As cases of respiratory syncytial (RSV) virus have increased in certain parts of the nation, a new medicine to help prevent hospitalization of infants has been short-supplied.
The CDC announced on Thursday that 770,000 additional doses of a monoclonal anti-viral treatment can be administered to newborns shortly after birth. These will go to doctors’ offices and hospitals. FDA’s July approval announced that the drug, Beyfortus, can reduce serious complications caused by RSV by up to 75%.
Preventive treatment is a breakthrough, as RSV causes hospitalizations in between 1% and 3% of babies younger than one year. By the age of 2, most children are infected by RSV.
Most symptoms are mild. They include a runny or stuffy nose and fatigue. The CDC warns that the virus may cause pneumonia or bronchiolitis in some people, a lung condition that can cause wheezing and make it difficult to breathe.
In severe cases, a baby may need to be admitted to the hospital for additional oxygen and fluids to compensate for dehydration. Sometimes, a breathing tube is inserted, or a mechanical ventilator can help breathe.
Beyfortus is being given in additional doses as RSV rates are high in some areas. Cook Children’s Medical Center Fort Worth in Texas recently posted to Facebook that they expect long waiting times at their emergency room due to the fact that hundreds of patients seek care daily, and RSV positivity rates have reached 33%.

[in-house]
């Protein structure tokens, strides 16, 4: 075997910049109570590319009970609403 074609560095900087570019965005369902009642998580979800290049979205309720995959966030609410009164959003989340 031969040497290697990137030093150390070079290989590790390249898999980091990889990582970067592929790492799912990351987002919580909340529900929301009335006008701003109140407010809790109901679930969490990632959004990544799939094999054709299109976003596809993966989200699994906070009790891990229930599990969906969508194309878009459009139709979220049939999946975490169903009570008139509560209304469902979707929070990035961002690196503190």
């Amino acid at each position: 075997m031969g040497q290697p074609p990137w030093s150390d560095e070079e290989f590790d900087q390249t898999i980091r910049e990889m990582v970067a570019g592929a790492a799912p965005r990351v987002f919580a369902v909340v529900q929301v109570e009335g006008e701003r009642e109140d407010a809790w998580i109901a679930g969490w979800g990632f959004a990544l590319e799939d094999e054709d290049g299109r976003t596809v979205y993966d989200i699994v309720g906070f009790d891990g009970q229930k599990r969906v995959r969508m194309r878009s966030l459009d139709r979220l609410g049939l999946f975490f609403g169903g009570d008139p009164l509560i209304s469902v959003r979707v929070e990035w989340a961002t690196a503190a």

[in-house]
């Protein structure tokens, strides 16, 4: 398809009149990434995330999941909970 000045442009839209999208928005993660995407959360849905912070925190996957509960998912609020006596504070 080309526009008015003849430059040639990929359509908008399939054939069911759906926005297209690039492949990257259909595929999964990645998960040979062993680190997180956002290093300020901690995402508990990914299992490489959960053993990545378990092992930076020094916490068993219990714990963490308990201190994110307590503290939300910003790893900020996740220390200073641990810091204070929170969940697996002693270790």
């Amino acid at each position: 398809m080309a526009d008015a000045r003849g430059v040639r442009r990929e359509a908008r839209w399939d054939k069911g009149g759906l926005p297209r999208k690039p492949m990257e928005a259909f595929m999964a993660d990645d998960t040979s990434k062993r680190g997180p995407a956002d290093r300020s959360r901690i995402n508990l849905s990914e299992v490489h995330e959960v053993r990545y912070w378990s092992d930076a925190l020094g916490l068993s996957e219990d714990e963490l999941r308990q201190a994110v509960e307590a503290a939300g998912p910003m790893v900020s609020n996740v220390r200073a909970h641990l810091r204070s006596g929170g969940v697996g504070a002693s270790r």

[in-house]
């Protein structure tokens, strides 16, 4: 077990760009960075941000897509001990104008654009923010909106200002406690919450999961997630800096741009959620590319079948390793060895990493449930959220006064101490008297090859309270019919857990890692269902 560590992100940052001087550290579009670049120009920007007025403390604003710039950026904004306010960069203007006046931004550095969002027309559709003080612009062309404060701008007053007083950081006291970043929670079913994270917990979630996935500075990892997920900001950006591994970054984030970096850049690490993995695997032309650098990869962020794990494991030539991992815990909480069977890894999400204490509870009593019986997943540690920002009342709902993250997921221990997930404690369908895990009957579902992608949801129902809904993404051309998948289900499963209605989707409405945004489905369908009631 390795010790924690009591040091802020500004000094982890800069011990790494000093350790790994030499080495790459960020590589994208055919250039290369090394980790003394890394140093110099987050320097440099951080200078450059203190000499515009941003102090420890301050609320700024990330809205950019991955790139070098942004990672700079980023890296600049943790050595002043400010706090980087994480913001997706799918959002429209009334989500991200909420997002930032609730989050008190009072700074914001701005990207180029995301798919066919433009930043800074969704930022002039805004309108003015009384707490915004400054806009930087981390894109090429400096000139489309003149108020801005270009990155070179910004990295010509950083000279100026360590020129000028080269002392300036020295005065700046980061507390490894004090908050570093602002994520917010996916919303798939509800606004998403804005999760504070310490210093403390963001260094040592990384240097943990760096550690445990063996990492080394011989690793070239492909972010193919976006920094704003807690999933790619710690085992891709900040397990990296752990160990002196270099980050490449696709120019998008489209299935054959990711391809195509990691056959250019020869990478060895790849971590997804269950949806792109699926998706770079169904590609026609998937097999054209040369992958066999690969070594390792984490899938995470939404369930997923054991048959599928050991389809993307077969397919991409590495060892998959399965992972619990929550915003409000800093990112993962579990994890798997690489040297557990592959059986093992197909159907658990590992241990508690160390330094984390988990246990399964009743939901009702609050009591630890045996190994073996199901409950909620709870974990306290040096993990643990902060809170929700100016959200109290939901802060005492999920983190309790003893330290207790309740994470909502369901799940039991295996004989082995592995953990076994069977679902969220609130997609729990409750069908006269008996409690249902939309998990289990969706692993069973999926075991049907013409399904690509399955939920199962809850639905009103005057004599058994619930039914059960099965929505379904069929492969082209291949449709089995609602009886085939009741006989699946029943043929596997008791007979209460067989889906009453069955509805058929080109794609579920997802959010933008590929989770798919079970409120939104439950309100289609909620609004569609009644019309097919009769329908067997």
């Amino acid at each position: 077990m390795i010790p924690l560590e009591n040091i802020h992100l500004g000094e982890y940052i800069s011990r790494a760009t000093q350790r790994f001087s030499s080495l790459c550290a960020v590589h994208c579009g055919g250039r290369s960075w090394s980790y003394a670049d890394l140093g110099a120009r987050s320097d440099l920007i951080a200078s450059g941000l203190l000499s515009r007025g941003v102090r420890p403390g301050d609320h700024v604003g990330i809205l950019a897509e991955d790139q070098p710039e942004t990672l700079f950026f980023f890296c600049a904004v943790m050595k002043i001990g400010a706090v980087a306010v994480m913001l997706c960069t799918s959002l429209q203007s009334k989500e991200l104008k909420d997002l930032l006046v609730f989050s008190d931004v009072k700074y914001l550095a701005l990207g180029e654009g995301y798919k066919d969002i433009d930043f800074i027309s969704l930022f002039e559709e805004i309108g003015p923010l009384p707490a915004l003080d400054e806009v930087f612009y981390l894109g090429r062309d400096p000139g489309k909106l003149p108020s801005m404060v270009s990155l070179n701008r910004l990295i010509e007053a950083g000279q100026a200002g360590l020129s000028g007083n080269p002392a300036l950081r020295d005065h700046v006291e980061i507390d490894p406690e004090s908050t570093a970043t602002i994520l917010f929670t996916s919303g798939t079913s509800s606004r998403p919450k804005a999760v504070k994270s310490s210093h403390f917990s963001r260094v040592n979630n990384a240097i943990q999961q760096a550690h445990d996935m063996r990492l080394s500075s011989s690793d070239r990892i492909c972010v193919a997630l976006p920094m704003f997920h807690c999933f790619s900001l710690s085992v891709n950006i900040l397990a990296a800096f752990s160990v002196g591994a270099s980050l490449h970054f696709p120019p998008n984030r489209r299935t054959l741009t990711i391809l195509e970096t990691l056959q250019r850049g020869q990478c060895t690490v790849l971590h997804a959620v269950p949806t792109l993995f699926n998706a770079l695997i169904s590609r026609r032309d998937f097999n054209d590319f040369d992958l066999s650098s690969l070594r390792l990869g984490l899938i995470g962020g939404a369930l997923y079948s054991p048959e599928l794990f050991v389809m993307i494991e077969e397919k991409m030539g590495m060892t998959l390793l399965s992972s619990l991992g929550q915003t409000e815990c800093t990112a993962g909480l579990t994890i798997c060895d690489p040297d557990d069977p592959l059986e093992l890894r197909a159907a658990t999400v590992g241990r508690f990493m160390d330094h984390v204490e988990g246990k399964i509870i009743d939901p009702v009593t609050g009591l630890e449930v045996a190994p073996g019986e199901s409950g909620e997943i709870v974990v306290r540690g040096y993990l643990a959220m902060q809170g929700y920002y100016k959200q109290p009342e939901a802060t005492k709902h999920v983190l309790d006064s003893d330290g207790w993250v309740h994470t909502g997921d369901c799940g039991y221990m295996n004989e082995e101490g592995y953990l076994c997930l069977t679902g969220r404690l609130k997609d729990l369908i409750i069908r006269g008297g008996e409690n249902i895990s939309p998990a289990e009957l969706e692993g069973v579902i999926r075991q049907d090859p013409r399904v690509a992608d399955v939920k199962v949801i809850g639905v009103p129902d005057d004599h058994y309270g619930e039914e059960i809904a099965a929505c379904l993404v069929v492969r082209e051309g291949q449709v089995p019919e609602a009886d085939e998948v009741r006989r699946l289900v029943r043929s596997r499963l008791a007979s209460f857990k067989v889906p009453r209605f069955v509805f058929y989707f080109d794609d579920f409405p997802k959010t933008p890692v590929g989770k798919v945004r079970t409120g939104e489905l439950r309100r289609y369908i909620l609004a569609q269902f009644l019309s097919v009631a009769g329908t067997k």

Cook Children’s published a notice in Spanish that stated, “Many babies are suffering from severe RSV and hospitals struggle to find beds for all of them.”
In central North Carolina, a spike in RSV cases prompted the
In the week ending November 11, more than 6,800 RSV cases were reported by the CDC. In the last month, the rate of RSV tests that are positive in children and adults has almost doubled. According to CDC statistics for the week ending November 11, babies under one year of age are most likely to go to emergency departments with RSV.
Health officials expressed hope that this may be the least severe RSV season ever due to the approval of Beyfortus and a new vaccine that can be administered. This fall, health officials expressed hope that this may be the least severe RSV season ever due to the approval of Beyfortus and a new vaccine that can be